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Muri Veteres Jumilla 2003

Muri Veteres Jumilla 2003



Wine vintage:


A delightful blend of Monastrell, more commonly known as Mourvèdre (50%), Merlot (30%), and Tempranillo (20%), the 2003 Muri Veteres showcases the attributes of Jumilla: charm, flavor, and a youthful exuberance that is hard to beat. Yet, so majestically colored in a royal purple robe, one could easily expect a tannic monster whose only attributes are power and strength, but the Muri Veteres quickly disarms the wary taster with a hedonistic set of aromatics that include a luscious array of red and black fruits, cedar, sandalwood, and chocolate. Ripe, dense, and made for good old-fashioned drinking, the Muri Veteres possesses plenty of charm and velvet fruit, along with considerable structure. Harmonious and balanced, this wine exudes elegance and breed to complement its considerable character and extroverted personality. We suggest serving the Muri Veteres at cool room temperature (66° F) or even slightly chilled in warmer locales, with only a minimum of aeration, since this wine is all about immediate gratification and youthful pleasure. We expect the Muri Veteres to continue to improve in bottle for another year, but why wait? Enjoy!
The 2003 Muri Veteres Jumilla reminds us of the perfect dinner party guest, a person who eats everything, enjoys everyone else, and always has something complementary to say to the hostess. In other words, the Muri Veteres is the kind of wine whose welcome precedes it because it makes itself at home nearly everywhere it goes and at anytime. We have enjoyed a glass of it on its own as an aperitif or saved it for after dinner sipping with friends. However, the Muri Veteres has a knack for transforming a mundane midweek meal into a veritable feast, so why not try it with that new recipe for pot roast you have been staring at or whip up grandma’s tried and true midweek meatloaf – in either case you are not likely to be disappointed. If you are feeling slightly more daring in the kitchen, we heartily endorse the Muri Veteres with baby back ribs or even a delicious Mexican soup called Pozole, which is made with spicy pork, hominy, red onions, cabbage and cilantro. Yum!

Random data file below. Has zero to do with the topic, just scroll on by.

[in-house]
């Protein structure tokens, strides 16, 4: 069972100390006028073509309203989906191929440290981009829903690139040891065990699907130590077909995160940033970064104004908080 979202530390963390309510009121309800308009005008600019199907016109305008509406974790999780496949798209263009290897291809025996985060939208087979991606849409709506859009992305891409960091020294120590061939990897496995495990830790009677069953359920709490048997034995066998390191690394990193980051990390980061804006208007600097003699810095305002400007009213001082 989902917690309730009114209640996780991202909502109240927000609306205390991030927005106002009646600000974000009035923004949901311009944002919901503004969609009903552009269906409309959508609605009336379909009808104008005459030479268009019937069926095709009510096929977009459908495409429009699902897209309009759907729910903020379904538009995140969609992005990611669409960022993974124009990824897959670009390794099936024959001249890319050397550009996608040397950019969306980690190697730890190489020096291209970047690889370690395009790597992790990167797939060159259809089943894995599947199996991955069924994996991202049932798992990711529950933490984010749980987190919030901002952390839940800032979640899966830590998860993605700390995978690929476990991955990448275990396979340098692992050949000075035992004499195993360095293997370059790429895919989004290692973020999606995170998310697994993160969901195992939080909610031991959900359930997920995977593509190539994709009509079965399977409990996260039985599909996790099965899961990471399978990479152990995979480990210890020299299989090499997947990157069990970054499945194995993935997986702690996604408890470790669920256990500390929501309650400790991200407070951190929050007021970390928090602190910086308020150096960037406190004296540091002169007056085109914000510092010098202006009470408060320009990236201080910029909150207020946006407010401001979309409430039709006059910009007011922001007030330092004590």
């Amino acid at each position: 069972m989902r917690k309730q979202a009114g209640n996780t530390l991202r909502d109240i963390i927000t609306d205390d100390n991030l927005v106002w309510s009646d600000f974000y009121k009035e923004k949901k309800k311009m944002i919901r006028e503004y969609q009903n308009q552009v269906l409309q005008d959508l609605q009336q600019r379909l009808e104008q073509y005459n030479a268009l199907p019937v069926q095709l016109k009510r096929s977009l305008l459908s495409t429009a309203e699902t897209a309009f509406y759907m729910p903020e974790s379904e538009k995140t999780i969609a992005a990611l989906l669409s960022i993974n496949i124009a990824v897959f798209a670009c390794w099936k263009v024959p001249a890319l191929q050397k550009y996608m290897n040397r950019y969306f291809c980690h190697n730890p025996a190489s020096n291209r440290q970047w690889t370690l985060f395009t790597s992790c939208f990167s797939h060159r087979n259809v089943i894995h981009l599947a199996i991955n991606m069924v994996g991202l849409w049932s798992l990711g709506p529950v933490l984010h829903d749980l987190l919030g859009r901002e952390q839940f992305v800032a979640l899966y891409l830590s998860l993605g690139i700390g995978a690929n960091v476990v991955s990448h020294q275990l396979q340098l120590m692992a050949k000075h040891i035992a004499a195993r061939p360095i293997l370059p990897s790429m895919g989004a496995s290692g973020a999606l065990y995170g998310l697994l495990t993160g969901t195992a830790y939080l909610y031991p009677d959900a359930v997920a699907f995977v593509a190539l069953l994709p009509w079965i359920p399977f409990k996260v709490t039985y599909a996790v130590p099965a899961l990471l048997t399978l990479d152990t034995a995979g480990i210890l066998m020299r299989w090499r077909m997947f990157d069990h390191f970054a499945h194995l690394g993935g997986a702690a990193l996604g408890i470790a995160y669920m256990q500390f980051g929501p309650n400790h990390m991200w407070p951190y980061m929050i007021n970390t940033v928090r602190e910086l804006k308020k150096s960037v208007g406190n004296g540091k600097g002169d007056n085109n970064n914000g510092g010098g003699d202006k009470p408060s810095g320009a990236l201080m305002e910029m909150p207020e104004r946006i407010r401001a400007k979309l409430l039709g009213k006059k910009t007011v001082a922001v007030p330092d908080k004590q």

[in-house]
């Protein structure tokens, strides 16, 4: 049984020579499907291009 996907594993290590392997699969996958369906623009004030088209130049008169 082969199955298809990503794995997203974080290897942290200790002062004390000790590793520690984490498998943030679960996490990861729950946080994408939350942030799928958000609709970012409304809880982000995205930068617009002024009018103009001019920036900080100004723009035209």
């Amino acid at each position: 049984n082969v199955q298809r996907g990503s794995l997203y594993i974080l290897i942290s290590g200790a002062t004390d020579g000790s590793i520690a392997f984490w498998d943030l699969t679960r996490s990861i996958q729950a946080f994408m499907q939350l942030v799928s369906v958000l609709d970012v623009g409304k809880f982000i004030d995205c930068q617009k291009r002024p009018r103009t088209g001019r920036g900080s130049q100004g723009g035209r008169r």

Muri Veteres is a special bottling from Bodegas Agapito Rico, one of Spain’s finest producers of Mediterranean style wines. This estate fashions a number of compelling wines of which Muri Veteres is the most notable and certainly the most difficult to obtain. Yet, Agapito Rico is probably best known for his production of Carchelo, an excellent more commercial offering that has taken wine critics and savvy consumers by storm. Just wait until you taste the Muri Veteres. From 175 acres located in a high, remote mountain valley in Murcia, Agapito Rico, a native of Jumilla fashions compelling Rhone style wines from Mourvèdre, Syrah, Merlot and Tempranillo. In vineyards located at over 2200 feet in the desert like climate of Murcia, the indigenous Monastrell (Mourvèdre) thrives on its own rootstock (a rarity in Europe). Moreover, most if not all of this estate’s grapes are now completely organically farmed. In addition, average yields are an impressively low 1.5 tons per acre, one of the lowest in Europe. The name Muri Veteres means old walls and refers specifically to the ancient walls of Saguntum (now modern-day Sagunto), a city that lies on the northern frontier of Murcia. Hannibal destroyed the venerable walls of Saguntum, when he laid siege to the city during the Second Punic War. Subsequently, the Romans rebuilt the walls upon their return to their highly valued Iberian colony, which was essential to their feeding and slaking the thirst of an entire empire. Interestingly, Saguntum’s Medieval Visigoth names Mur Viedro and Mour Vedre have given the indigenous Monastrell grape its current popular name: Mourvèdre. And certainly, it is indeed Mourvèdre that forms the backbone and distinct character of Agapito Rico’s noble Muri Veteres. Since 1998 a completely new Bodega has been in operation at Agapito Rico’s Jumilla estate, built expressly for Carchelo and Muri Veteres, which rely upon carbonic maceration or whole berry fermentation – the same fermentation technique now used extensively in Châteauneuf-du-Pape. Agapito Rico fashions his wines to exhibit the intense, fresh aromas and velvety texture and extract of the low yielding Monastrell. Carbonic maceration is used to retain the full aromatic profile of the easily oxidized Mourvèdre varietal. A judicious amount of Merlot and Tempranillo as well as Syrah in some vintages are added to attain additional complexity and age ability. It has been said that “Spain is the sleeping giant of European wine,” but with Bodegas Agapito and the realization of great wines beginning to flow from the country’s huge acreage of old vine Mourvèdre, one has to wonder if the giant has not already awakened and is now finally coming of age. Consider yourself forewarned: Spain is currently the world’s most exciting source of excellent affordable red wines and a veritable treasure trove of undiscovered riches. We are delighted by the recent viticutural Renaissance that continues to sweep Spain, and we are pleased to offer our club members a taste of what is to come.
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